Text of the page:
Arizona’s infant mortality rate increased by 11% last year

Nov 26, 2023, 7:00 PM | Updated: 7:01 pm

(Pexels photo)...

(Pexels photo)

(Pexels photo)

PHOENIX — Arizona’s infant mortality rate increased by 11% compared to the previous year. That pushed the state’s infant mortality rate above the national average.

The rate of infant mortality in the state is now 6 deaths per 1,000 live births, compared to 5.6 deaths per 1,000 births nationally.

The leading causes of overall childhood mortality were prematurity, congenital anomalies, motor vehicle crashes, suffocation and firearm injuries. Deaths of children caused by neglect and abuse had also increased by 12% since 2022.

The latest annual child fatality report, released Nov. 15 by the Arizona Department of Health Services, examined the deaths of all 875 children ages 17 and younger who died in Arizona last year.

For infants 0 to 27 days old, the leading cause of death was prematurity, for infants 28 days old to 1 year, it was suffocation. The leading cause for children 1 to 4 was drowning, for children 5 to 14 it was motor vehicle crashes and for children 15 to 17 it was firearm injuries. The number of children who died was an 1.4% increase from the 863 children who died in 2021. Twenty-seven of the deaths last year involved children from out of state.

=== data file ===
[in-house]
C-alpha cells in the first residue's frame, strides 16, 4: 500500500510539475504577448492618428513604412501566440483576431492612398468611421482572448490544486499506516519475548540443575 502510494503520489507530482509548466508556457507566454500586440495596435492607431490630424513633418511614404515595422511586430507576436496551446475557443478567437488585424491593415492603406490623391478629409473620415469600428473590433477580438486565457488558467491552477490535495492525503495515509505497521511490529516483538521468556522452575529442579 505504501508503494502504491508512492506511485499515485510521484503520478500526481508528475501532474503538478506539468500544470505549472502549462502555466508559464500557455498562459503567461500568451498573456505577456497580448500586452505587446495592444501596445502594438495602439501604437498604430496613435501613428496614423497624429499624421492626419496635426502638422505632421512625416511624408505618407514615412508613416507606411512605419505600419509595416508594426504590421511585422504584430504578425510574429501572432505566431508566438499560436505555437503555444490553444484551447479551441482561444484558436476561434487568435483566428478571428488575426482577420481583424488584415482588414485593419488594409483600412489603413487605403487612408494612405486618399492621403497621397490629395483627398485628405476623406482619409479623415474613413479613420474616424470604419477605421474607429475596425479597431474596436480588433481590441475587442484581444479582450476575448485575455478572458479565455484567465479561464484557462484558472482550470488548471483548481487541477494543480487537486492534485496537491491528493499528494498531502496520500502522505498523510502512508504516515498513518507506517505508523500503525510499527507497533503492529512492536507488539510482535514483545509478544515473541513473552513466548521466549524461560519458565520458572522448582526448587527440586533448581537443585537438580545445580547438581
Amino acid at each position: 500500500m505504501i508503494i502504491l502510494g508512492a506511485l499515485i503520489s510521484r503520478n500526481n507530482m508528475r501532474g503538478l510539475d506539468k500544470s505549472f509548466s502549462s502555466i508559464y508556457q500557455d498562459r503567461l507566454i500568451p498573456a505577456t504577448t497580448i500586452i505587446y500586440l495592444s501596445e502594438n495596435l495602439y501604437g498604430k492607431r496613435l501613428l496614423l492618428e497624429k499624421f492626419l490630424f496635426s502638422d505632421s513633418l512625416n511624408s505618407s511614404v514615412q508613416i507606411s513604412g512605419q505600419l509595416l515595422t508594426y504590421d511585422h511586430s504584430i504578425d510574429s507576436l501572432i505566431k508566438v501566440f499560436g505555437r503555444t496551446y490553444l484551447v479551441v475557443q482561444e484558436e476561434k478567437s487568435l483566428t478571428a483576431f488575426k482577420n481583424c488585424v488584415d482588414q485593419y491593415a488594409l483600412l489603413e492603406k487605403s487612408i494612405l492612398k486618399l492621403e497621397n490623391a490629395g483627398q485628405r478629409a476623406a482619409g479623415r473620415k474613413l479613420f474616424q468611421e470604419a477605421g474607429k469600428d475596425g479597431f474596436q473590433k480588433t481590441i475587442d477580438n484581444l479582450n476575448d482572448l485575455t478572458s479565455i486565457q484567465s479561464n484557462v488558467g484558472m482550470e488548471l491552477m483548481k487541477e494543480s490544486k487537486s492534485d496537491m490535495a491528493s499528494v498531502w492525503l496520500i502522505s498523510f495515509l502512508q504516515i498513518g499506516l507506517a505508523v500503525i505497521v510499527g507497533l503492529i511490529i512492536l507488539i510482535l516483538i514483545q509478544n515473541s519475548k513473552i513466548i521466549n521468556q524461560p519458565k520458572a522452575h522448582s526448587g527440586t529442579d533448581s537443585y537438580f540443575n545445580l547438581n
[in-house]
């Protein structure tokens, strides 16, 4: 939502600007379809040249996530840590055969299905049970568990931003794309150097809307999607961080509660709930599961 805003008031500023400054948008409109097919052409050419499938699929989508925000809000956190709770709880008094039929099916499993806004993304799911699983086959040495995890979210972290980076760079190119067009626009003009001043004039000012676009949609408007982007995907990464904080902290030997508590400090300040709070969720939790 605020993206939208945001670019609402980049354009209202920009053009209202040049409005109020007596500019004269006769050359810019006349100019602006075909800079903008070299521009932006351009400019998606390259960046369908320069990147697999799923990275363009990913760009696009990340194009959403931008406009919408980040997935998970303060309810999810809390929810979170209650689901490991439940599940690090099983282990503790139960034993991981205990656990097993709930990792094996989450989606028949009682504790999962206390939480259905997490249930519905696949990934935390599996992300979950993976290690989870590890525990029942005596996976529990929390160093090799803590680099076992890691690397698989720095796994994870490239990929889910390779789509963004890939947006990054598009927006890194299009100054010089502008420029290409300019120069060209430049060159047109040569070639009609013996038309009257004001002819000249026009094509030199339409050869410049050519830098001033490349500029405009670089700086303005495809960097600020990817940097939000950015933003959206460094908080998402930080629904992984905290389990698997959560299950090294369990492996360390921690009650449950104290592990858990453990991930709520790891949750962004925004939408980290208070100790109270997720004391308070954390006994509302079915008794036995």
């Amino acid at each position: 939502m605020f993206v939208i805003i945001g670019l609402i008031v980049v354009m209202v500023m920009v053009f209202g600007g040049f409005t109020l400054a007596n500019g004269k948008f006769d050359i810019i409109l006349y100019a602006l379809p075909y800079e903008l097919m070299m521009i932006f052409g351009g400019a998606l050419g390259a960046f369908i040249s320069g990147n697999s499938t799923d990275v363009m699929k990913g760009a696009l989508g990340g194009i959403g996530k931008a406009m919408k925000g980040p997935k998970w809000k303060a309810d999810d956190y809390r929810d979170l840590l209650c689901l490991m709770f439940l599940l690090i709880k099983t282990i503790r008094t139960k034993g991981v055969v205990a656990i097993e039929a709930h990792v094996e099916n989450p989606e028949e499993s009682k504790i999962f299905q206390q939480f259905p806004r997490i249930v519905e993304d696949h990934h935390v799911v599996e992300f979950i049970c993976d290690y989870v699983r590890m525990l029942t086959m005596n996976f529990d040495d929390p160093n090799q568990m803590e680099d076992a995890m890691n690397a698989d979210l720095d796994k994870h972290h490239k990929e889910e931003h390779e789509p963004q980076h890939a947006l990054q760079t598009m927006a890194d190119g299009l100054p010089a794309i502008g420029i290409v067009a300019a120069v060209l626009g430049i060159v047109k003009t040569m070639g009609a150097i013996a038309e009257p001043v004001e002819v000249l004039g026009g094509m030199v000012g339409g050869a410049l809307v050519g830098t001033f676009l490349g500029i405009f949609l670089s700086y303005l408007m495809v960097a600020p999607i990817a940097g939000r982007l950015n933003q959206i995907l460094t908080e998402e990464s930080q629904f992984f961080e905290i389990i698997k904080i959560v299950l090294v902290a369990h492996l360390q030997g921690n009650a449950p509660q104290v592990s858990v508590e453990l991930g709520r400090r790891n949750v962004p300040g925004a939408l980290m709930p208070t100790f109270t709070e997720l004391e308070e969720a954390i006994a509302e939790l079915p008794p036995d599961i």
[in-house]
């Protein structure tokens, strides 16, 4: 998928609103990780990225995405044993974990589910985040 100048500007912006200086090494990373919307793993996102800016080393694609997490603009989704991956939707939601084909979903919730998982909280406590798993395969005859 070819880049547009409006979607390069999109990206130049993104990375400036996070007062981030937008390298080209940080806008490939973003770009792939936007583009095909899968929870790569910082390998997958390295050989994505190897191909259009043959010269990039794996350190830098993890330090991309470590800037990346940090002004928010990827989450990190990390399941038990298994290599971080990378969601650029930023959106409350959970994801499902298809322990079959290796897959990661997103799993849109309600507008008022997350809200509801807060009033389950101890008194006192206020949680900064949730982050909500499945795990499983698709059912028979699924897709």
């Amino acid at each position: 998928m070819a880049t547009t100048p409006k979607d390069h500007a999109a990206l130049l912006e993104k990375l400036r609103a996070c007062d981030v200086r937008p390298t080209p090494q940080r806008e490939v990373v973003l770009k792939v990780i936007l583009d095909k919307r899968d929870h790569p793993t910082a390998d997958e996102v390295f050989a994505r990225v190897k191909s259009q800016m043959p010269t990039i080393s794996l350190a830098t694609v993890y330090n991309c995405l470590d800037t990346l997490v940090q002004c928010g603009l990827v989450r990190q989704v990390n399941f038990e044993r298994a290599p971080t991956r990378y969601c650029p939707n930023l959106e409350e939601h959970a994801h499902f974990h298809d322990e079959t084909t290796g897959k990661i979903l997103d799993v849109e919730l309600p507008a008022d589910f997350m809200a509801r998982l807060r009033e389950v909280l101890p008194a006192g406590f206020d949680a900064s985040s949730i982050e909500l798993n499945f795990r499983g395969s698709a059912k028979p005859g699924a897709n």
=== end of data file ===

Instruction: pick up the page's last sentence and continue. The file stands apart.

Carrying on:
The report found Black and American Indian infants have had consistently higher rates of infant mortality since 2013. For example, while Black children are only 6% of the child population, 27% of all drowning deaths in 2022 were Black children. In addition, only 5% of the child population is American Indian, but 14% of all motor vehicle crash deaths were American Indian children.

In total, Black infants had a mortality rate of 12.2 deaths per every 1,000 live births last year, and American Indian and Alaska Native infants had a rate of 9.2 deaths per 1,000 live births. In comparison, the infant mortality rates for Hispanic and White infants were 5.7 and 4.9 deaths per 1,000 live births.

Local review teams determined that 390 child deaths were preventable (45% of all deaths), and motor vehicle crashes were the number one cause. Eighty-one children died in motor vehicle crashes last year, which was an 11% increase over 2021. Sixty-one children died due to suffocation.

It was determined 455 child deaths were probably not preventable (52%), and teams could not determine the preventability in 30 (3%) of the deaths.

Low birthweight (64%) followed by poverty (57%) were the main leading risk factors of infant deaths among infants living in Arizona’s urban counties. Among infants living in
Arizona’s rural counties, poverty (66%) was the number one risk factor for death followed by low birthweight (53%). Poverty was found to be a factor in 59% of all deaths of infants under 1 year.

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Arizona’s infant mortality rate increased by 11% last year